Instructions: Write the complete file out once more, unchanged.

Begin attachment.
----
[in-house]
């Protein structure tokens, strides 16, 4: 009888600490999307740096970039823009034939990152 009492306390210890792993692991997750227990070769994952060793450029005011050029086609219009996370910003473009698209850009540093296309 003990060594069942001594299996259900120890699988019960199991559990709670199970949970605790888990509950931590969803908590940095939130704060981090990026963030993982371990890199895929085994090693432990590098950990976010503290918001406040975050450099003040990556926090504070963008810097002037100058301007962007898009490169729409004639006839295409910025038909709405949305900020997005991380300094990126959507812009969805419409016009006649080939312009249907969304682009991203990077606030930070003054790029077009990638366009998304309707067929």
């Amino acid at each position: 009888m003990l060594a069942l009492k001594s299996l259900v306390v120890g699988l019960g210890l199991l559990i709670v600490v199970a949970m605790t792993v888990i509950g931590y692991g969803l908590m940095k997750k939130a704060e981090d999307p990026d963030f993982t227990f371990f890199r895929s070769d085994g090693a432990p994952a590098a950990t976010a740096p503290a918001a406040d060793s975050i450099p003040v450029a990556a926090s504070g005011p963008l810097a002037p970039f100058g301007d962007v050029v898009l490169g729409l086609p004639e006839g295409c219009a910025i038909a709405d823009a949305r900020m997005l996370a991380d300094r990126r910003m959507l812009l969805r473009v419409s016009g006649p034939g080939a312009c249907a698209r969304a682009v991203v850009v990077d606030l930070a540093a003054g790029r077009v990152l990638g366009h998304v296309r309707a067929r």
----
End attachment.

[in-house]
């Protein structure tokens, strides 16, 4: 009888600490999307740096970039823009034939990152 009492306390210890792993692991997750227990070769994952060793450029005011050029086609219009996370910003473009698209850009540093296309 003990060594069942001594299996259900120890699988019960199991559990709670199970949970605790888990509950931590969803908590940095939130704060981090990026963030993982371990890199895929085994090693432990590098950990976010503290918001406040975050450099003040990556926090504070963008810097002037100058301007962007898009490169729409004639006839295409910025038909709405949305900020997005991380300094990126959507812009969805419409016009006649080939312009249907969304682009991203990077606030930070003054790029077009990638366009998304309707067929």
């Amino acid at each position: 009888m003990l060594a069942l009492k001594s299996l259900v306390v120890g699988l019960g210890l199991l559990i709670v600490v199970a949970m605790t792993v888990i509950g931590y692991g969803l908590m940095k997750k939130a704060e981090d999307p990026d963030f993982t227990f371990f890199r895929s070769d085994g090693a432990p994952a590098a950990t976010a740096p503290a918001a406040d060793s975050i450099p003040v450029a990556a926090s504070g005011p963008l810097a002037p970039f100058g301007d962007v050029v898009l490169g729409l086609p004639e006839g295409c219009a910025i038909a709405d823009a949305r900020m997005l996370a991380d300094r990126r910003m959507l812009l969805r473009v419409s016009g006649p034939g080939a312009c249907a698209r969304a682009v991203v850009v990077d606030l930070a540093a003054g790029r077009v990152l990638g366009h998304v296309r309707a067929r």